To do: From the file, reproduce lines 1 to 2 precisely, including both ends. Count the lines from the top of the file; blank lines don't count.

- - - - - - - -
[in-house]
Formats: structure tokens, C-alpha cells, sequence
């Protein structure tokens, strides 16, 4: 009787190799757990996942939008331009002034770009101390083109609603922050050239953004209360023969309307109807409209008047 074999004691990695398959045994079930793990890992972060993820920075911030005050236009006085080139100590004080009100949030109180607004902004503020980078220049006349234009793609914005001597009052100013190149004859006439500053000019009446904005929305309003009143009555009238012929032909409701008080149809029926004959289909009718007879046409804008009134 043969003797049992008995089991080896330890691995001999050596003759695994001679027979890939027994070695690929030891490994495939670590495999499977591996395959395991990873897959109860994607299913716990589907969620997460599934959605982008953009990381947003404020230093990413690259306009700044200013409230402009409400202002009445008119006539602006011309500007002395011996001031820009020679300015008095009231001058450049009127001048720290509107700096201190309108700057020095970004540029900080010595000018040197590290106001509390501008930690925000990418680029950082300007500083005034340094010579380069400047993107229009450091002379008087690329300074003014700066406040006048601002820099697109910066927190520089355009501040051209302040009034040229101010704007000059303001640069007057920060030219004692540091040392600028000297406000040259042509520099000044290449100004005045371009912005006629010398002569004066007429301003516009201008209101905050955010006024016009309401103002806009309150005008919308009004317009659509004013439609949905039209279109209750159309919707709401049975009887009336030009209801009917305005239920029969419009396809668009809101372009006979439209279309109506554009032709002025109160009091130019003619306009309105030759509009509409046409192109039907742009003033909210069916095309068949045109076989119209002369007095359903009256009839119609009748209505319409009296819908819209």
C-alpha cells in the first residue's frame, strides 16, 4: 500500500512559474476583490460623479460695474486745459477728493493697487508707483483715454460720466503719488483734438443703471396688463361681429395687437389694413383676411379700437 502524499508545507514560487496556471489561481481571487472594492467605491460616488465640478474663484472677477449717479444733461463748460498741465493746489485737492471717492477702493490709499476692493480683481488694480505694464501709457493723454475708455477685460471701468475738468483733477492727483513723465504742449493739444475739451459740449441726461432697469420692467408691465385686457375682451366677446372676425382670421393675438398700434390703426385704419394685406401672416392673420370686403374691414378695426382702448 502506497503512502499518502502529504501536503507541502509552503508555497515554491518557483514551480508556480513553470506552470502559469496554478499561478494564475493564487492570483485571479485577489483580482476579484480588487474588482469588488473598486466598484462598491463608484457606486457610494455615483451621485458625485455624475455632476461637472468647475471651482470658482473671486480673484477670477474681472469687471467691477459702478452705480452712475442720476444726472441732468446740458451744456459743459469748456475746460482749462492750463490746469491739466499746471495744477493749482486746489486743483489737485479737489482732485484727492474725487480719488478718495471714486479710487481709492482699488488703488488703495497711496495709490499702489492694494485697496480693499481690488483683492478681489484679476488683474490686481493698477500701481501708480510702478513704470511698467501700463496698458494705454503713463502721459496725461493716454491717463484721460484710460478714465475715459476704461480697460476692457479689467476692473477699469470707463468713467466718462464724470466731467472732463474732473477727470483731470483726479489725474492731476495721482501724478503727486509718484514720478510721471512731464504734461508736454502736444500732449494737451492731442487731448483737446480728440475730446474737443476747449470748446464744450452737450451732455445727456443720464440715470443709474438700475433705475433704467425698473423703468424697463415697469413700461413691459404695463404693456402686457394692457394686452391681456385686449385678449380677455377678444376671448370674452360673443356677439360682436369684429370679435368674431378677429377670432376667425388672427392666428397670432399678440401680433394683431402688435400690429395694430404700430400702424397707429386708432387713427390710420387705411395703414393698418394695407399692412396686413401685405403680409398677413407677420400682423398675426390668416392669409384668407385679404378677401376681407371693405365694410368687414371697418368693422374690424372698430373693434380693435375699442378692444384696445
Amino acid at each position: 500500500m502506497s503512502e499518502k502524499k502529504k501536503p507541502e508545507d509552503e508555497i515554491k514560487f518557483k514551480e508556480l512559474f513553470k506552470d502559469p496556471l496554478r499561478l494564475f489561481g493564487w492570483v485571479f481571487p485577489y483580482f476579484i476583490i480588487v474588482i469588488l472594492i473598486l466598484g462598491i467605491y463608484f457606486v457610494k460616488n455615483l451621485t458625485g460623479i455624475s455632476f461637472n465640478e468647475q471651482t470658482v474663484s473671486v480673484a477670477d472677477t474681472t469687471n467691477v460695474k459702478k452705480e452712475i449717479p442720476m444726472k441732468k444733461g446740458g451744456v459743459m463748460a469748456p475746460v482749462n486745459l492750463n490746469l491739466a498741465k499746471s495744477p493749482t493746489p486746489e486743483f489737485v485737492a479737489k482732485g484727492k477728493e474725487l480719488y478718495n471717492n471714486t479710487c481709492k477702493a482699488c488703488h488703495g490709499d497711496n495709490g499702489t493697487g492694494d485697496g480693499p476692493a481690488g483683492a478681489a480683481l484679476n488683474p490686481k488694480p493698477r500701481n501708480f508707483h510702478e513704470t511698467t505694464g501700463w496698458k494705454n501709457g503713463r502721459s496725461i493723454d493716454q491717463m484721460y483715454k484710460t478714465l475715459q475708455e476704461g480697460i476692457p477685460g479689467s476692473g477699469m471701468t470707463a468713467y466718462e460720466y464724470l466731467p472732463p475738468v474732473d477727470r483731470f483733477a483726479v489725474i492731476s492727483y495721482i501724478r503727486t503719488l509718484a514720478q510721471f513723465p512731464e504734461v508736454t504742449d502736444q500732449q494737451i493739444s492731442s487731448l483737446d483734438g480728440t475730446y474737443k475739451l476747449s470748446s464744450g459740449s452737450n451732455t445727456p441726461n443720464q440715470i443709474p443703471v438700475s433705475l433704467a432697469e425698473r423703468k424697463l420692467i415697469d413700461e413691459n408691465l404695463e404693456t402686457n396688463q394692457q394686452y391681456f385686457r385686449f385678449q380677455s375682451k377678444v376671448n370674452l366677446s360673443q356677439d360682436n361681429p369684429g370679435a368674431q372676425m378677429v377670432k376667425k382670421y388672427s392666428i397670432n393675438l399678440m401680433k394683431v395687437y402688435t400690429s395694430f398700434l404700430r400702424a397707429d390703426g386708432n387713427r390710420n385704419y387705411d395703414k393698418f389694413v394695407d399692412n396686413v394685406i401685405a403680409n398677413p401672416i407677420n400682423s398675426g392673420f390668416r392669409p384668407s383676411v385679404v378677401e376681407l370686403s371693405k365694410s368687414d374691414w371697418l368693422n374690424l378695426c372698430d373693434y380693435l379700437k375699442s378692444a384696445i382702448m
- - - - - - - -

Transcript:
[in-house]
Formats: structure tokens, C-alpha cells, sequence